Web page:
To find out how a submarine uses a propeller and a stabilizing fin for forward movement.
Although the submarine you have seen in a movie seems to be gliding along effortlessly, it is actually fighting the forces of gravity, pressure, friction and buoyancy. Have you ever encountered these terms in previous science fair experiments? Among all other science fair experiments, this is one of the best, as you will understand how these forces are overcome by the submarine.
A 500ml water bottle, a soda bottle (2 liter), knife, scissors, 2 large paperclips, needle-nose pliers, chopsticks, 3 rubber bands, stiff ruler, a silicone sealant, a bathtub or pool
This is one of those science fair experiments in which you will need the assistance of an adult.
- Cut a soda bottle (2 liter) in half. Take the bottom for making a propeller with 5 curved separate blades.
- Two holes are to be drilled in the propeller, in the centre and a little off-centre.
- Cut a small plastic circle out of the remaining 2-litre soda bottle. Bore a hole at the centre of this circular piece of plastic and the submarine bottle cap.
- The free end of a straightened paperclip should be passed through the cap of the bottle, the circular plastic and the centered propeller hole. The free end should be bent back and passed through the non-centered hole in such a way as to keep the cap, the plastic piece and the propeller in close contact with each other, but allow the propeller to rotate freely.
- Drill two holes at the bottom of a 500 ml water bottle similar to the propeller holes.
- Now feed the straightened end of a paperclip from the inside of the bottle through the central hole. Bend the free tip and pass it in the non-centered hole. Secure the paperclip in such a way that it will not turn. This part is very tricky, so use a chopstick.
- Attach a rubber band between both the paperclip hooks. The rubber band must be tightly stretched between the hook at the bottle’s base and the hook on the cap.
- Attach the ruler perpendicular to the water bottle body in the centre with the help of two rubber bands in the form of an “X”. The ruler is your stabilizing fin.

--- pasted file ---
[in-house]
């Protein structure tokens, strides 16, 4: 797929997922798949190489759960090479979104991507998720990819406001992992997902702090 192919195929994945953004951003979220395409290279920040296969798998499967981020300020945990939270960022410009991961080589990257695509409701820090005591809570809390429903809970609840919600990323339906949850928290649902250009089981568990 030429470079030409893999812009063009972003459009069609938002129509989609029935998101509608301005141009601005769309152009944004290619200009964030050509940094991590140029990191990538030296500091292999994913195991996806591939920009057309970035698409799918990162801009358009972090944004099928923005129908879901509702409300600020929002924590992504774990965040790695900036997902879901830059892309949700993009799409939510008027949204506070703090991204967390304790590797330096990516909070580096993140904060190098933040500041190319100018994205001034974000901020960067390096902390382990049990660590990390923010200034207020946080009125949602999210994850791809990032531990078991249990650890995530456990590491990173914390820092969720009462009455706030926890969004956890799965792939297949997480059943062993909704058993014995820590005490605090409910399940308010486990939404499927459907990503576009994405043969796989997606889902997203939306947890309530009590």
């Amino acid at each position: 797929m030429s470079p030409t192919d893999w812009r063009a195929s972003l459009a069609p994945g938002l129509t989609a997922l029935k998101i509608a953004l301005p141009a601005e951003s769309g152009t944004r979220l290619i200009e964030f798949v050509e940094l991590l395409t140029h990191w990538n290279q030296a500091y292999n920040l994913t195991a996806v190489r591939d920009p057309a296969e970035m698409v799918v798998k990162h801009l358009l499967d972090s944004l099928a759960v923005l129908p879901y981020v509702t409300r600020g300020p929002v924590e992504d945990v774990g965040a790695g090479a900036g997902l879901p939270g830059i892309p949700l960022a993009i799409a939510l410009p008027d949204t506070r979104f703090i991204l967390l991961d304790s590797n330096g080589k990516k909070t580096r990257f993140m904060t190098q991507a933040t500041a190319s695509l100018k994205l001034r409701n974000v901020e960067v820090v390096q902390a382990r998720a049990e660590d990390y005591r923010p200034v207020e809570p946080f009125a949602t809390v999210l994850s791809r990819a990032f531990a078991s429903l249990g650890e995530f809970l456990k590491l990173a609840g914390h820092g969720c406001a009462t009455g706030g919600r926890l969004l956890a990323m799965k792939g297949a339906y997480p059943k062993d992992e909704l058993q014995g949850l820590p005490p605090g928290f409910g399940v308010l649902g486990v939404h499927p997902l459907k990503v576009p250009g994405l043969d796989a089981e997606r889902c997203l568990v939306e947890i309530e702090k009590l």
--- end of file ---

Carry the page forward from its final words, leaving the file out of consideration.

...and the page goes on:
- Now use a waterproof sealant to close all the paperclip holes in the bottle.
Your submarine is now ready.
Testing your Submarine
- Fill three-quarters of the submarine bottle with water and put the cap on.
- Turn the propeller to build potential energy in the rubber band. Science fair experiments require that you write down all your activities. So count the number of turns and write this number in your lab book. You must turn the propeller that many times in future.
Now you will position the stabilizing fin in the front, center and the back in different ways and have some fun observing how your submarine moves. Record your observation each time. Use the below-mentioned ten positions.
- No fins-
- Middle: Fin Centered-
- Middle: Fin moved to the right –
- Middle: Fin moved to the left –
- Front: Fin Centered-
- Front: Fin moved to the right –
- Front: Fin moved to the left –
- Back: Fin Centered-
- Back: Fin moved to the right –
- Back: Fin moved to the left –
The observations will allow you to answer the following questions:
- What would happen if there was no stabilizing fin?
- What is the best position for the fin?
- Why is a stabilizing fin important in a submarine?
If you’re ready to get started with your submarine experiment, your next step is to download a free copy of “Easy Steps to Award-Winning Science Fair Projects” from the link below right now.[ad_2]
Source by Aurora L.